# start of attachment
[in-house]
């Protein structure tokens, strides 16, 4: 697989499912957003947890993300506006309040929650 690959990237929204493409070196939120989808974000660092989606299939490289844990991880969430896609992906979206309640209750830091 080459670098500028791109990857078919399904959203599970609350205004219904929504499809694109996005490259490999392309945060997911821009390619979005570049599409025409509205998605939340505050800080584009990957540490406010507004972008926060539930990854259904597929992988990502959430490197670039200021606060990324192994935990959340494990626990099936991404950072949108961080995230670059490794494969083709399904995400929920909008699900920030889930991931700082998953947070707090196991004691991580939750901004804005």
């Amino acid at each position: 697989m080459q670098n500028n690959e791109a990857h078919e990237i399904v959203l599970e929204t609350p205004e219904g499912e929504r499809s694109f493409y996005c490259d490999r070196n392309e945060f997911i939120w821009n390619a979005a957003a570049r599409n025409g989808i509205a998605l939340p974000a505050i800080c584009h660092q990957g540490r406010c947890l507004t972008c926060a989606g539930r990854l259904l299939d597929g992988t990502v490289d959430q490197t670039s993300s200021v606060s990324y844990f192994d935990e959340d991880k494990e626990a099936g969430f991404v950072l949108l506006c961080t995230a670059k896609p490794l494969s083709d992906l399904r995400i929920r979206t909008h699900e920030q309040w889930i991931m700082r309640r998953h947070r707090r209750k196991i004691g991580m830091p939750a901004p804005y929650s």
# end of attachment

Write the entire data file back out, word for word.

[in-house]
């Protein structure tokens, strides 16, 4: 697989499912957003947890993300506006309040929650 690959990237929204493409070196939120989808974000660092989606299939490289844990991880969430896609992906979206309640209750830091 080459670098500028791109990857078919399904959203599970609350205004219904929504499809694109996005490259490999392309945060997911821009390619979005570049599409025409509205998605939340505050800080584009990957540490406010507004972008926060539930990854259904597929992988990502959430490197670039200021606060990324192994935990959340494990626990099936991404950072949108961080995230670059490794494969083709399904995400929920909008699900920030889930991931700082998953947070707090196991004691991580939750901004804005």
């Amino acid at each position: 697989m080459q670098n500028n690959e791109a990857h078919e990237i399904v959203l599970e929204t609350p205004e219904g499912e929504r499809s694109f493409y996005c490259d490999r070196n392309e945060f997911i939120w821009n390619a979005a957003a570049r599409n025409g989808i509205a998605l939340p974000a505050i800080c584009h660092q990957g540490r406010c947890l507004t972008c926060a989606g539930r990854l259904l299939d597929g992988t990502v490289d959430q490197t670039s993300s200021v606060s990324y844990f192994d935990e959340d991880k494990e626990a099936g969430f991404v950072l949108l506006c961080t995230a670059k896609p490794l494969s083709d992906l399904r995400i929920r979206t909008h699900e920030q309040w889930i991931m700082r309640r998953h947070r707090r209750k196991i004691g991580m830091p939750a901004p804005y929650s």